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The construction of the Menin Gate in Ypres

construction of the Menin Gate

The construction of the Menin Gate took place between 1922 and 1927. This well-known war memorial commemorates Commonwealth soldiers who died during World War One.

The Menin Gate in Ypres is one of the most famous war memorials in the world. It bears the names of 54,896 Commonwealth soldiers who were reported missing in the Ypres Salient between the outbreak of war and 15 August 1917. It’s also the location of the Last Post, a deeply moving ceremony that takes place at 8 pm every evening under its arches.

In a recent post I covered the reconstruction of Ypres after its total destruction during the First World War. I mentioned that I would be describing the building of the Menin Gate separately. This was because Katrien and Steven who run B&B La Porte Cochère in Ypres recently sent me some fascinating photos of the construction of the Menin Gate. They were particularly interesting as Steven’s grandfather was closely involved in the building’s construction. They kindly allowed me to share them here. If you are viewing on a mobile phone, you can click on the photos to enlarge them to see the details.

Thank you Katrien and Steven for sharing these photos of your family and the construction of the Menin Gate. And thank you Stefaan for the contemporary photos.

If you are interested to learn more about Flanders Fields you might like to check out some of my other posts:

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20 thoughts on “The construction of the Menin Gate in Ypres”

  1. oh what extraordinary photographs, and how fascinating to see the construction. It is a wonderful memorial. I’m never going to look at those lions the same though – I presume the ones that didn’t make it were destroyed or are there sections hiding somewhere?!

  2. Thanks for sharing these amazing photos and the fascinating story Denzil. We’ve been to the Menin Gate twice and both times found it to be a very moving experience. So many names – it’s almost beyond comprehension. We found a Canadian soldier with our surname on the gate – sure to be a distant relative as they all left Ireland during the potato famine and either travelled to Canada or Australia.

  3. Fascinating and so interesting to see all the photos and background to this. We used to take school trips and our A Level Literature students there. It is a very moving place. I am sorry to hear that the stone caused lung damage though. So little was known to protect people then and now we have this virus and some won’t wear masks.

    1. Thanks Georgina. I wonder when hard hats came into use; they certainly didn’t seem to be in use then. Mind you, as you point out, some today don’t wear the necessary protection!

  4. Denzil, I loved this review and thank you for sharing these rare and incredibly interesting photos. I am not sure if you are aware that the Australian War Memorial (AWM) in Canberra has the two lions from the original Menim Gate (gifted to Australia post WWI). They were loaned back to Ypres for centenary commemorations in 1918/19. Also at the AWM is a haunting painting of the Memin Gate Memorial which is one of my favourite exhibits at the AWM. I have written short reviews on the lions and the painting which you can find here : and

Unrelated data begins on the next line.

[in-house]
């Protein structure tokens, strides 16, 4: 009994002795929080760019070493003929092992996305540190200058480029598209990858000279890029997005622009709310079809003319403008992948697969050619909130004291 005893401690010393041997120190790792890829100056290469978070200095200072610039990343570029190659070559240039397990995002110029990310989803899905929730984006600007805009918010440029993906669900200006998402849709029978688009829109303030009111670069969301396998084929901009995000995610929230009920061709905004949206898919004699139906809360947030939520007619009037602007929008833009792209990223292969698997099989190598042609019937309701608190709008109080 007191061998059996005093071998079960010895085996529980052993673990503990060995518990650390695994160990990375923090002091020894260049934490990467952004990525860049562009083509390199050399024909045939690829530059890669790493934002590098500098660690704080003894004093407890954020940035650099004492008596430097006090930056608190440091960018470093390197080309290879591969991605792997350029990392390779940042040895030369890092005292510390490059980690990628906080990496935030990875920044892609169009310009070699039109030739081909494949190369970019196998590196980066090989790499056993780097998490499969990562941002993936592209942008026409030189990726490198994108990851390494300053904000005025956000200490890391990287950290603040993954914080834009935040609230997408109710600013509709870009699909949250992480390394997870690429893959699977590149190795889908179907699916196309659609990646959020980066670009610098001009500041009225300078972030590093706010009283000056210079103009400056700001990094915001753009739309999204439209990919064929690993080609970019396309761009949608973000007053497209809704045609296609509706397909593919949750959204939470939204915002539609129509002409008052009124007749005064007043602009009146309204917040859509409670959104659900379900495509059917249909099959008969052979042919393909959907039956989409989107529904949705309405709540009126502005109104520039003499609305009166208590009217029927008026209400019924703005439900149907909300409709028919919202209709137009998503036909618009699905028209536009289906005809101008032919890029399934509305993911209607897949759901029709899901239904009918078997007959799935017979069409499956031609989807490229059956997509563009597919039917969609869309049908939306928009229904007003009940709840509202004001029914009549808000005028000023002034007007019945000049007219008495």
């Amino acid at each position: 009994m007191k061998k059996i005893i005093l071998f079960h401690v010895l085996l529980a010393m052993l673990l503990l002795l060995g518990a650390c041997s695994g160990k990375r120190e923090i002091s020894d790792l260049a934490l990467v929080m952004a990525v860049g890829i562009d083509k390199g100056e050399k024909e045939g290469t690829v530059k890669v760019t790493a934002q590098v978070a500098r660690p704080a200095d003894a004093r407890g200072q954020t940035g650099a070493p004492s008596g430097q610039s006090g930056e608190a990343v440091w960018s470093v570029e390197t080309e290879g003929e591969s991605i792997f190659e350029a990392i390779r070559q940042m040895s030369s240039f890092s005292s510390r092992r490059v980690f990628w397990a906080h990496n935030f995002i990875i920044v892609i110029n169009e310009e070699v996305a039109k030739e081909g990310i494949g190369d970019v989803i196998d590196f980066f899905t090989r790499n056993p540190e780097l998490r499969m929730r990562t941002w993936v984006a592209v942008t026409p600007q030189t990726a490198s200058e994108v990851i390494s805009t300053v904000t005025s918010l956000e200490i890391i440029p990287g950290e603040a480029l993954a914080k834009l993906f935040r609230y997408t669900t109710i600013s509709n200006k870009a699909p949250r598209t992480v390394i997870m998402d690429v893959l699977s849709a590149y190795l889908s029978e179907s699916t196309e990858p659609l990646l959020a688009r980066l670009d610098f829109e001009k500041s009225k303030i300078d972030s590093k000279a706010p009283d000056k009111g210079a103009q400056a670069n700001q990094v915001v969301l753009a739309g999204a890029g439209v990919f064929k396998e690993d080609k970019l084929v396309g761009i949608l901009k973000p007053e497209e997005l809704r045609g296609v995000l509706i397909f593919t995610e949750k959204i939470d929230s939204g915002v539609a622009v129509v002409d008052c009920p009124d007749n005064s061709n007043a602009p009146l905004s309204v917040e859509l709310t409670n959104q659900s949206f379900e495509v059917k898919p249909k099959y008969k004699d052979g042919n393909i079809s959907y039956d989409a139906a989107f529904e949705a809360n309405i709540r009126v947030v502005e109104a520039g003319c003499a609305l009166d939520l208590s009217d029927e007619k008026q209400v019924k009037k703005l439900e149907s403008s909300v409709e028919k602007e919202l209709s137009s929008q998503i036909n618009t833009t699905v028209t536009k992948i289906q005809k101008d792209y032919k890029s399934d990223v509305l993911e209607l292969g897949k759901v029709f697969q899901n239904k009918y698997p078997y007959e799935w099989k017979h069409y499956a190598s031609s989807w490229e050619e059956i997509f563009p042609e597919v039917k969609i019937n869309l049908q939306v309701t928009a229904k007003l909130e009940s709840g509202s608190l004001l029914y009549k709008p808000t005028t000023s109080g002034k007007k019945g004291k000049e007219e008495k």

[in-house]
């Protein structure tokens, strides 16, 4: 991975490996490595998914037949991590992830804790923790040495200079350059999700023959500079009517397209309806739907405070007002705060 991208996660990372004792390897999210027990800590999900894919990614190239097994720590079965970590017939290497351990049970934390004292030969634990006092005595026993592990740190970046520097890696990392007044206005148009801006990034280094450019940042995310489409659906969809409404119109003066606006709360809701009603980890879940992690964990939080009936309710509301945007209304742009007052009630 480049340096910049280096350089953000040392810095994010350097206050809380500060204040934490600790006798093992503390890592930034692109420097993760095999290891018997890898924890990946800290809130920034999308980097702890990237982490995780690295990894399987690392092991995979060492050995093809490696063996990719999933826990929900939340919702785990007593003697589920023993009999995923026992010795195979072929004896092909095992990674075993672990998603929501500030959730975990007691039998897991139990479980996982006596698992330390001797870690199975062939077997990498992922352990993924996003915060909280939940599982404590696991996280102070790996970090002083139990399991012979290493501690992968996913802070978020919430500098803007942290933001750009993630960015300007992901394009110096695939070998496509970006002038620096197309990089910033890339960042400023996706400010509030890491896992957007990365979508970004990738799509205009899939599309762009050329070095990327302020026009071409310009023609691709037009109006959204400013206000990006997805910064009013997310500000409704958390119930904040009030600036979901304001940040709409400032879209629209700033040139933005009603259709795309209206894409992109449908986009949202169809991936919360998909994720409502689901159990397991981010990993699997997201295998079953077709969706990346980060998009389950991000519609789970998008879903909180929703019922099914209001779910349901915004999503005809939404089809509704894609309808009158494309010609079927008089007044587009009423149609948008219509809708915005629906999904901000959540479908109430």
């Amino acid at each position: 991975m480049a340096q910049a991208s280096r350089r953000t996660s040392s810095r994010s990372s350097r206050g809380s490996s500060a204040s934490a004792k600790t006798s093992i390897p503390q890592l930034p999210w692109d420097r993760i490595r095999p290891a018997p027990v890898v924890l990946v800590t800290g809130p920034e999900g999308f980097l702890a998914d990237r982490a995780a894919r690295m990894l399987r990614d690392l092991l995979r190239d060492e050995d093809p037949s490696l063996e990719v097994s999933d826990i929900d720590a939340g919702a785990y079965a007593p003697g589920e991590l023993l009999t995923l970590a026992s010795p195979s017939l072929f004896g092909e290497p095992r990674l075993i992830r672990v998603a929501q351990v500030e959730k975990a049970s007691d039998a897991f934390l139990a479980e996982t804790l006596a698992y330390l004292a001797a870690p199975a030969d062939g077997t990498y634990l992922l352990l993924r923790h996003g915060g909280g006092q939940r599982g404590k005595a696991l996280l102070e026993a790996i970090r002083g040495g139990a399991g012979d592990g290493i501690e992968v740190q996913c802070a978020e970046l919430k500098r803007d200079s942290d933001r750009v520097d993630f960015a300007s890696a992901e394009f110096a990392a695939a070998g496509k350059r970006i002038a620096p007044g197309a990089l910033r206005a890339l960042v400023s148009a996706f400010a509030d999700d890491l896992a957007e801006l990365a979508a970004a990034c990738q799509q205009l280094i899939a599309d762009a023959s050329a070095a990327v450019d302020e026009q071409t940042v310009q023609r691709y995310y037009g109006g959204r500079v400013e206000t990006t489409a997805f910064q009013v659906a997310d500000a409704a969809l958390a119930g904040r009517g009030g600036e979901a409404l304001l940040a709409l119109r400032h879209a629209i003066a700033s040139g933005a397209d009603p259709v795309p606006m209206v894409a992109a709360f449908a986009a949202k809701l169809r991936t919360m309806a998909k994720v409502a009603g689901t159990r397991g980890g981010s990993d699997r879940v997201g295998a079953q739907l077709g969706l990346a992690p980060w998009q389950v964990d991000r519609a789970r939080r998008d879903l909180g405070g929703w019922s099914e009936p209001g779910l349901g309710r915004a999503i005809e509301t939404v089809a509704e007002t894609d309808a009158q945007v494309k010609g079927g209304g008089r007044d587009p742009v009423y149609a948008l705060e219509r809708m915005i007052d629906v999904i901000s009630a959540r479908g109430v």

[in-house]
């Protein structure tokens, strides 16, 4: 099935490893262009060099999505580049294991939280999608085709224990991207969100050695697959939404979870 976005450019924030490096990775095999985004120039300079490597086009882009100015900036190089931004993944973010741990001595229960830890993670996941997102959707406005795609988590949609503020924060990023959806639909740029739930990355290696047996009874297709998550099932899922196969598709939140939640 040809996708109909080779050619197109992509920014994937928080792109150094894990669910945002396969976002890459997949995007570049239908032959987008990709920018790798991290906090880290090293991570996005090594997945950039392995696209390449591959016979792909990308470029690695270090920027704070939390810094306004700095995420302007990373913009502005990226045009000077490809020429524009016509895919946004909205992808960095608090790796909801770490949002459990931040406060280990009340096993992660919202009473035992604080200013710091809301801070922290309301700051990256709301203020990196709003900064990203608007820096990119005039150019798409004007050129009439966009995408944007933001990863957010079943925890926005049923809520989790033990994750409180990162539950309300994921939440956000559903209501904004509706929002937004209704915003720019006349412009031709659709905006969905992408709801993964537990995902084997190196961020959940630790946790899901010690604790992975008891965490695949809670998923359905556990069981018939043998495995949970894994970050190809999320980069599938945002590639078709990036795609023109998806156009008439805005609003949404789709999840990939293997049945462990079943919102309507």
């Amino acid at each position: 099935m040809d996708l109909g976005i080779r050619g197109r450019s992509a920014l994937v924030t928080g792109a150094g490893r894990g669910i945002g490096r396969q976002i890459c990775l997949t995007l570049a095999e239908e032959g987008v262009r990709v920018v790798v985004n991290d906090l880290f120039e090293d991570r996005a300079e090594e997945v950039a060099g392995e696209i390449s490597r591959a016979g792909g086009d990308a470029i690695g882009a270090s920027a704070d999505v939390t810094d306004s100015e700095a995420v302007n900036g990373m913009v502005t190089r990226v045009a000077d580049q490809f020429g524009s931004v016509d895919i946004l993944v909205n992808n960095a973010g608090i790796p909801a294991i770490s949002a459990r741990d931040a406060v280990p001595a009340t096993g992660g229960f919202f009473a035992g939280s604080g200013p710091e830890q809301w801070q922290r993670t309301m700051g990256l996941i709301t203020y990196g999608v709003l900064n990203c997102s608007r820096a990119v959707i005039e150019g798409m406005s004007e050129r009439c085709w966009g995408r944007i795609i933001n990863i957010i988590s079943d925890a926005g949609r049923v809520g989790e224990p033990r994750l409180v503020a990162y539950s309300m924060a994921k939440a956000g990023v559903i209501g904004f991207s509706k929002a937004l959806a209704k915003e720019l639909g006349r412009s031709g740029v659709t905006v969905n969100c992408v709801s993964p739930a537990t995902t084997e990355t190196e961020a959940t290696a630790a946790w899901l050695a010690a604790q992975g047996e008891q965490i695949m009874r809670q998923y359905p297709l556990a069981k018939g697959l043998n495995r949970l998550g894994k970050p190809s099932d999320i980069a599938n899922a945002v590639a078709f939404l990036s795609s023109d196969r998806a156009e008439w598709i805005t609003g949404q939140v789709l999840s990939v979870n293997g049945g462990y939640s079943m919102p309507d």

1. Thanks for the positive comment Mr Wombat and yes, I was aware of the lions and the connection with Australia. I wrote about them for a local newspaper here when they were loaned to Ypres for the centenary celebrations. However I was not aware of that beautiful painting of the Menin Gate. Thanks for bringing my attention to it.

  5. I have been to the Menin Gate many times so was fascinated to read about its construction and to see the marvelous photos. Thank you for your interesting and informative posts

  6. I live on the Isle of Portland, where the Stone came from for the Menin Gate, and for all the gravestones and memorials in Flanders. The gravestones were all carved here on the Island then shipped over to Flanders – my next door neighbour carved hundreds of names on a memorial destined for Australia.

    1. That’s a really interesting snippet of information to add to the story Stella, thanks for sharing. Do you happen to have any photographs of the quarry or the stones from Portland in that era?

  7. There are some photos and a lot of interesting information about the Commonwealth War Graves Commission and the development of the cemeteries and memorials, including the Menin Gate in a book entitled ‘Out of the Rock’ by Norman Bezzant, first published 1980, ISBN 434 06900 0

  8. Menin Gate many times so was fascinated to read about its construction and to see the marvelous photos. Thank you for your interesting and informative posts

  9. Thank you for this, my grandmother is the baby in the photo outside the De Plancke family home. Seen most of these but some are new, some new info too. Really made my day, thank you

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